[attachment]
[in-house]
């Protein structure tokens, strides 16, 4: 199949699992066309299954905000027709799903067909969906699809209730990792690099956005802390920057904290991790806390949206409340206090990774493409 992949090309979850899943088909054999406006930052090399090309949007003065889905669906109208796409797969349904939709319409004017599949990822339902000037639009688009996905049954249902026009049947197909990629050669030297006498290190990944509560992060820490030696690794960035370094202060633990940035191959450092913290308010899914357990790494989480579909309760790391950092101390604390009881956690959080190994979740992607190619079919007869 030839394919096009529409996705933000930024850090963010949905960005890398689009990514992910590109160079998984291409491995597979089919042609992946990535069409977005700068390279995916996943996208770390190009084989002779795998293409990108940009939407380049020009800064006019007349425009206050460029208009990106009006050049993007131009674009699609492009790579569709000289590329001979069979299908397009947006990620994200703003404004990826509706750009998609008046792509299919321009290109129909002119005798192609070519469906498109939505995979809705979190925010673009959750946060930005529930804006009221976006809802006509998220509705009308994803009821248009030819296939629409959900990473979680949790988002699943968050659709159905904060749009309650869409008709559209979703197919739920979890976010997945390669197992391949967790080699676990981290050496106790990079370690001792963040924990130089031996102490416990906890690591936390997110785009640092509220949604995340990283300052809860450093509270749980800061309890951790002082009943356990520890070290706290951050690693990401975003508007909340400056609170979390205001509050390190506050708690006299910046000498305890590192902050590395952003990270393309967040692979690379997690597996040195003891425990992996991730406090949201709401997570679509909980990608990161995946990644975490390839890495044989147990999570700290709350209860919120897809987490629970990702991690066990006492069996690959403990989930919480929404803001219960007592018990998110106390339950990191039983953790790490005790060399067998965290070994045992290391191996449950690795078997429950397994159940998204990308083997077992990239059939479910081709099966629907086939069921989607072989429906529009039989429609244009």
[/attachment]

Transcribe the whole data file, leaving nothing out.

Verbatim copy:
[in-house]
């Protein structure tokens, strides 16, 4: 199949699992066309299954905000027709799903067909969906699809209730990792690099956005802390920057904290991790806390949206409340206090990774493409 992949090309979850899943088909054999406006930052090399090309949007003065889905669906109208796409797969349904939709319409004017599949990822339902000037639009688009996905049954249902026009049947197909990629050669030297006498290190990944509560992060820490030696690794960035370094202060633990940035191959450092913290308010899914357990790494989480579909309760790391950092101390604390009881956690959080190994979740992607190619079919007869 030839394919096009529409996705933000930024850090963010949905960005890398689009990514992910590109160079998984291409491995597979089919042609992946990535069409977005700068390279995916996943996208770390190009084989002779795998293409990108940009939407380049020009800064006019007349425009206050460029208009990106009006050049993007131009674009699609492009790579569709000289590329001979069979299908397009947006990620994200703003404004990826509706750009998609008046792509299919321009290109129909002119005798192609070519469906498109939505995979809705979190925010673009959750946060930005529930804006009221976006809802006509998220509705009308994803009821248009030819296939629409959900990473979680949790988002699943968050659709159905904060749009309650869409008709559209979703197919739920979890976010997945390669197992391949967790080699676990981290050496106790990079370690001792963040924990130089031996102490416990906890690591936390997110785009640092509220949604995340990283300052809860450093509270749980800061309890951790002082009943356990520890070290706290951050690693990401975003508007909340400056609170979390205001509050390190506050708690006299910046000498305890590192902050590395952003990270393309967040692979690379997690597996040195003891425990992996991730406090949201709401997570679509909980990608990161995946990644975490390839890495044989147990999570700290709350209860919120897809987490629970990702991690066990006492069996690959403990989930919480929404803001219960007592018990998110106390339950990191039983953790790490005790060399067998965290070994045992290391191996449950690795078997429950397994159940998204990308083997077992990239059939479910081709099966629907086939069921989607072989429906529009039989429609244009």